(Bloomberg Opinion) -- No. No no no. Come on. I don’t want to write about Elon Musk calling himself “Technoking” in a new SEC filing. It isn’t just that the name is cringeworthy; I feel like maybe I saw someone with a name like that perform at Brixton Academy 20-odd years ago. It isn’t that Musk also got his Tesla Inc. CFO to take on the title “Master of Coin,” which conjures an image of dudes LARPing in fleece vests.
I just don’t want to fall into the trap. You know the one. The attention-span trap.
So instead I’ll touch briefly on a few more consequential things, and then we can all just get on with our day.
One of them is the obvious: Tesla Inc.’s governance, which at this point also puts me in mind of evenings spent at the Brixton Academy 20-odd years ago. To recap super briefly, in summer 2018 Musk falsely claimed on Twitter to have a deal lined up to take Tesla private, resulting in him being sued by the SEC and being forced to step down as chairman (or, to adapt the latest nomenclature, Technoemperor). He was supposed to learn his lesson etc., but Monday’s frivolous filing suggests maybe that isn’t sticking so well. Fun fact: Musk will be eligible to be reappointed as Technoemperor later this year. I’m guessing he would win that vote.
Second, this appetite for distraction has all the appearances of a tell. When the company casually announced in February it had diverted $1.5 billion of company funds into a bet on Bitcoin — “Master of Coin,” har har — it helped divert attention away from some troubling news in Tesla’s main growth market, China. Today, Tesla has some other issues that ought to be on investors’ radar but probably aren’t.
One is growing competition as rivals release more electric vehicles. In Europe, where the EV market is a little more mature than the U.S. one Tesla dominates, the company’s market share dropped from around a third at the end of 2019 to about 10% at the start of this year, according to a recent report from Barclays.
Another issue is the continuing tale of Tesla’s “full self-driving” feature, for which it charges thousands of dollars as an upsell but which in fact does not self-drive the car in the fullest sense of that bold phrase. This has resurfaced via correspondence published recently on PlainSite wherein Tesla told California officials a few months ago that its “FSD City Streets” software was a “Level 2, advanced driver-assistance feature.” Without getting too technical, “Level 2” is nowhere near being a robotaxi.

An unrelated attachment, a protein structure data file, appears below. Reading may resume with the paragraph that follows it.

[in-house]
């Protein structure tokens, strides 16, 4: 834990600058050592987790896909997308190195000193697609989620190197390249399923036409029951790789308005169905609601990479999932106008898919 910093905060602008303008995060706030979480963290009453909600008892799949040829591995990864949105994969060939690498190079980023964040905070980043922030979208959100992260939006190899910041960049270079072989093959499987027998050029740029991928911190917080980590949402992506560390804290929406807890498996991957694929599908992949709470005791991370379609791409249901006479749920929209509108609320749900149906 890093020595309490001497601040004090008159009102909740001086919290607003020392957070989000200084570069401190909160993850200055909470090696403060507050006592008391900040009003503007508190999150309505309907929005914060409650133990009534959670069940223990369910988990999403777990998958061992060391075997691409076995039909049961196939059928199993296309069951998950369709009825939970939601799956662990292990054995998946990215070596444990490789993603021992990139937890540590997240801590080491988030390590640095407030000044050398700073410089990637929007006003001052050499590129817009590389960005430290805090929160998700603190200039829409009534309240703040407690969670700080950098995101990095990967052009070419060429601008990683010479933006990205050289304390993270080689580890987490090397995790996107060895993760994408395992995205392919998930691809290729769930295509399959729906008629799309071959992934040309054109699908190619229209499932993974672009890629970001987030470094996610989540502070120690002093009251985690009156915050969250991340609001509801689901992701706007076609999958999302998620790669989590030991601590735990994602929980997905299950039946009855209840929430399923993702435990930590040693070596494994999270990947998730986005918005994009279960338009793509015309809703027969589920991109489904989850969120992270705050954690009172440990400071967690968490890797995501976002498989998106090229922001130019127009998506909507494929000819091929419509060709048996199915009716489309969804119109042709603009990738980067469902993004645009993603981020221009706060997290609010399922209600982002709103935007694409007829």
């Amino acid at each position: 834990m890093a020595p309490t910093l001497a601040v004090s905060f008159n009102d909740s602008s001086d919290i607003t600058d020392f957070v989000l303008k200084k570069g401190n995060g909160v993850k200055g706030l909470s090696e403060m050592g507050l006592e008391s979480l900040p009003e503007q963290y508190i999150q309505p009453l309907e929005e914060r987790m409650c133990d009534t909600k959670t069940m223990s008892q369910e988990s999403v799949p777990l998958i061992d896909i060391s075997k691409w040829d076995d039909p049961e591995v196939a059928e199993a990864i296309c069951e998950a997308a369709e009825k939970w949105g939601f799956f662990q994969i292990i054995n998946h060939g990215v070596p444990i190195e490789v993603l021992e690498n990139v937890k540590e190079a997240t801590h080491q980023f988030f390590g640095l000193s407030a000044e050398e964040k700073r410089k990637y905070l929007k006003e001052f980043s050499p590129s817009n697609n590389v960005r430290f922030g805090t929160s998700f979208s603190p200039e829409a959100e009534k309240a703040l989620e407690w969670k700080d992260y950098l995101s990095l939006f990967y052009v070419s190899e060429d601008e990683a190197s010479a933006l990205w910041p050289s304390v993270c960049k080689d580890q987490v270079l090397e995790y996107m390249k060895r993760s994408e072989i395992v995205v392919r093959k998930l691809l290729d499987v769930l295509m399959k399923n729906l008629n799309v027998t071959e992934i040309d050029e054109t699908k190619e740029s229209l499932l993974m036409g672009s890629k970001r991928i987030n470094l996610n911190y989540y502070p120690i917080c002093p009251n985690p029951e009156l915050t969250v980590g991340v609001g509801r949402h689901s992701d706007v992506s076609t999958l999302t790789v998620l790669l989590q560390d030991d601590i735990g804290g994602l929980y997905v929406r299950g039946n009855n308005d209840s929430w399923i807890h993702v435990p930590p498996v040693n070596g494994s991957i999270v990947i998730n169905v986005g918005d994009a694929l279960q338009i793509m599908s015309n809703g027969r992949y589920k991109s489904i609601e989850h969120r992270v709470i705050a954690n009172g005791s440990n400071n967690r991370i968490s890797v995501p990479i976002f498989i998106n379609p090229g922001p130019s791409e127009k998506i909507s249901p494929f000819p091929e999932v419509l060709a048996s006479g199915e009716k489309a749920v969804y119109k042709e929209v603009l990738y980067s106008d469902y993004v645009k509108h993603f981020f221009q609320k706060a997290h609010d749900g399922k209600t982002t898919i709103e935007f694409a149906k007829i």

For all the noise, the essential story here is quite simple. In trying to overturn a century of dominance by the internal combustion engine, Tesla has achieved a great deal. As an investment, though, it remains a giant ball of risk priced as if it is not a giant ball of risk (current forward P/E multiple: 253 x).
So it really doesn’t need any more risk slathered on. Calling oneself Technoking and giving your CFO a Tolkienesque honorific aren’t daredevil in themselves, obviously. But they dare the SEC to raise its scrutiny of Tesla, which on balance seems like something a $666 billion company ought to avoid rather than court. Moreover, the more outlandish the behavior, the more likely it is there’s something less fun lurking in the newsfeed. Alright, show’s over.
This column does not necessarily reflect the opinion of the editorial board or Bloomberg LP and its owners.
Liam Denning is a Bloomberg Opinion columnist covering energy, mining and commodities. He previously was editor of the Wall Street Journal's Heard on the Street column and wrote for the Financial Times' Lex column. He was also an investment banker.
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